MS is a chronic, debilitating disease that does not shorten the typical patient's life span, but progressively disables and affects his or her quality of life. As parts of the nervous system break down from inflammation and demyelination, nerve impulses short circuit, causing the following possible symptoms:

While researchers have not determined what causes MS, they have made several observations. Additionally, although a genetic marker has been linked to MS, there appear to be many influences that may contribute to MS, including: viruses, environmental, and immune system factors.

New York minute

"So much has happened in MS research in such a short time," says Davis. "When I was first diagnosed with MS, it was just impossible. There was so little available and now things are happening at an amazing pace."

"There are a lot of different ways to treat it," says Arnold. "Nancy treats hers one way, Montel treats his another way. There's a lot to learn about it, and hopefully we'll get a cure."

"I fight this thing the best I can. I use spirit; I use body; I use sound mind, and I use medication," says Montel Williams. "I've been on Copaxone for several years now, but I'm also on a hormonal replacement treatment and a very high vitamin regimen, and that all together is keeping me well."

The ABC drugs Avonex, Betaseron, and Copaxone help regulate the immune response and reduce the severity of the MS attacks. Rebif, approved six weeks ago by the FDA, is an immune enhancing drug that has been shown to delay the progression of disability in MS patients.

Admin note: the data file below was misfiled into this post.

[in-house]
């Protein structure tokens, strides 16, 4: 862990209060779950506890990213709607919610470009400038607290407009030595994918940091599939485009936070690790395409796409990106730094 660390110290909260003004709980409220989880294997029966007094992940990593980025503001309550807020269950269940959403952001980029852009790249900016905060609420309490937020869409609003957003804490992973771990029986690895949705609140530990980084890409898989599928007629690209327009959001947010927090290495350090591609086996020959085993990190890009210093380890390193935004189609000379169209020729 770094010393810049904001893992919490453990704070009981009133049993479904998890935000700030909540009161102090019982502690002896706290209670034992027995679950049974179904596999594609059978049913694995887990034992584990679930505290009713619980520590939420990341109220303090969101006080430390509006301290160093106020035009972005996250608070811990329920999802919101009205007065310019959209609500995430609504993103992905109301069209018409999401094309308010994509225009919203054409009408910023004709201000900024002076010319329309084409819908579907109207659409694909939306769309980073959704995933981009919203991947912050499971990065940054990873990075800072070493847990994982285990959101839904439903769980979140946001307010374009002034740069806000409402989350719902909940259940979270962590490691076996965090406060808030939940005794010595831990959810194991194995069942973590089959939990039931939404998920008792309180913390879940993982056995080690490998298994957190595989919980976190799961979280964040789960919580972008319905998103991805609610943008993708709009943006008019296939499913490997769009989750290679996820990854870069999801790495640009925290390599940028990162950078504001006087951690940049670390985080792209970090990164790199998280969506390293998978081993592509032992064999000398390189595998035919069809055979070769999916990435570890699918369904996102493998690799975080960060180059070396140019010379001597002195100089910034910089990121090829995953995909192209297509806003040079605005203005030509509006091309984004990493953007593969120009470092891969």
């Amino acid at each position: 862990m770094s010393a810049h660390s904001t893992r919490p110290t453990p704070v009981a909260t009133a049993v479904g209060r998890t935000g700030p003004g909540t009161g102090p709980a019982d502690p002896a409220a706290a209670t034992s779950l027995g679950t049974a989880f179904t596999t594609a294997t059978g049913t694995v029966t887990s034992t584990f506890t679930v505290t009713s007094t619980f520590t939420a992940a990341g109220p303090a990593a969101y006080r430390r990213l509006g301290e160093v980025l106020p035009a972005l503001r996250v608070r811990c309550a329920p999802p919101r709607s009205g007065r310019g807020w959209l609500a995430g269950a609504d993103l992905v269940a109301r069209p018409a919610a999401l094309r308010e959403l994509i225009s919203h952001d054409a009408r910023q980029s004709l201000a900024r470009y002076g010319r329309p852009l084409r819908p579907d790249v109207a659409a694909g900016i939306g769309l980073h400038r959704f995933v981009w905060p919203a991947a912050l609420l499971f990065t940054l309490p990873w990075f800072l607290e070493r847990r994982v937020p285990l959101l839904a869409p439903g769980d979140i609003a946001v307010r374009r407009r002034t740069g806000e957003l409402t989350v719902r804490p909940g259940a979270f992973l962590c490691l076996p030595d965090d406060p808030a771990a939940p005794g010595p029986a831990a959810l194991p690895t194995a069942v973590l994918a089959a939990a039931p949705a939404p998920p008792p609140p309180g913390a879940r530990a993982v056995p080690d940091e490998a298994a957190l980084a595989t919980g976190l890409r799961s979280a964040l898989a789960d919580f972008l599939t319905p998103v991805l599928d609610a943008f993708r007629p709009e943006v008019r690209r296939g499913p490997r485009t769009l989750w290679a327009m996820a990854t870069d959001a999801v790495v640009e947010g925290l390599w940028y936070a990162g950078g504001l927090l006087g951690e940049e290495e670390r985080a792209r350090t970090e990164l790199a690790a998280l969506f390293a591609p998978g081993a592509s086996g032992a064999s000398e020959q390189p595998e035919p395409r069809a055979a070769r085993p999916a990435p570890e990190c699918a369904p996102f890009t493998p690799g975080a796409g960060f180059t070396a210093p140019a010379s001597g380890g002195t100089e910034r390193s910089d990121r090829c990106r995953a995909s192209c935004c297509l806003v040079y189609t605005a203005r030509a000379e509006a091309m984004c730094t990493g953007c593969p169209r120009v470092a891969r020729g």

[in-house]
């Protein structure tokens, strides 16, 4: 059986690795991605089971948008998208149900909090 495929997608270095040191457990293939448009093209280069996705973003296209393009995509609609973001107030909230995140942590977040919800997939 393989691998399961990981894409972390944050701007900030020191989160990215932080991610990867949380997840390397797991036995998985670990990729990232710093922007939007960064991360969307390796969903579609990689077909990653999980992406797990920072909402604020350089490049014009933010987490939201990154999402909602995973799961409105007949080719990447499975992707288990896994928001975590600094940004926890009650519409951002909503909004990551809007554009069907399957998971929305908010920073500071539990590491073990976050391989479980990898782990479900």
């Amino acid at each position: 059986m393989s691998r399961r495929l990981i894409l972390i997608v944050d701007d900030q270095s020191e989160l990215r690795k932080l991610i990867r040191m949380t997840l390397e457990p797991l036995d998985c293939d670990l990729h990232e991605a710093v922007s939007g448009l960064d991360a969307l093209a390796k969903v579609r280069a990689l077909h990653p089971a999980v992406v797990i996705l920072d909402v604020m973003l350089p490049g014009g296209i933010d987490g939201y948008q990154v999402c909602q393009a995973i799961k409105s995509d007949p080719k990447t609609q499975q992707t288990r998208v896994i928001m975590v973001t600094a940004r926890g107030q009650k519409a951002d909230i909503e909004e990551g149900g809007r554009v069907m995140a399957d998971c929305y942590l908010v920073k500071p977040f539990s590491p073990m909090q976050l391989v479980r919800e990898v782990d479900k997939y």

And more breakthroughs are hopefully on the horizon, thanks in no small part to Davis' vision of researchers sharing information.

To facilitate this process, Davis created the now annual MS roundtable discussion, which follows the benefit each year. The roundtable brings together those afflicted with MS with leading doctors from six clinics conducting research.

New wrinkle

Along with restoring the ability to walk and removing chronic pain, a new treatment option using the cosmetic drug botulinum toxin, commonly called Botox, was discussed at the roundtable.

"Everybody knows Botox as something that eliminates wrinkles, but I know a lot of people who are using Botox to alleviate some of their MS symptoms," says Davis. "I had a certain attack, and had Botox, and it went away. It was amazing."

Hilfiger also knows first-hand the positive benefits of Botox.

"My sister had a Botox treatment to release the muscle tension in her legs," says Hilfiger. "She couldn't walk for six years, now she can walk."

"For people who have MS, spasticity is one of their biggest problems and Botox can help with that," says Klein. "I am very excited about the observations I have made about Botox. A woman who had lost her voice used Botox on one vocal cord and her voice came back entirely. It's a great agent, and its use in neurologic conditions awaits further explorations."

"While Botox is not a cure, it seems to be a wonderful step in helping people get back some of their independence in life," says Davis.

"Looks can be deceiving. A lot of us can walk around and hold our heads up high, but you don't know how much we're suffering," says Williams. "There are a lot of people suffering that don't get checked-up. It's great that The Nancy Davis Foundation gets the word out so people can get diagnosed and start the process of trying to stay well."

© Copyright 2002 USA TODAY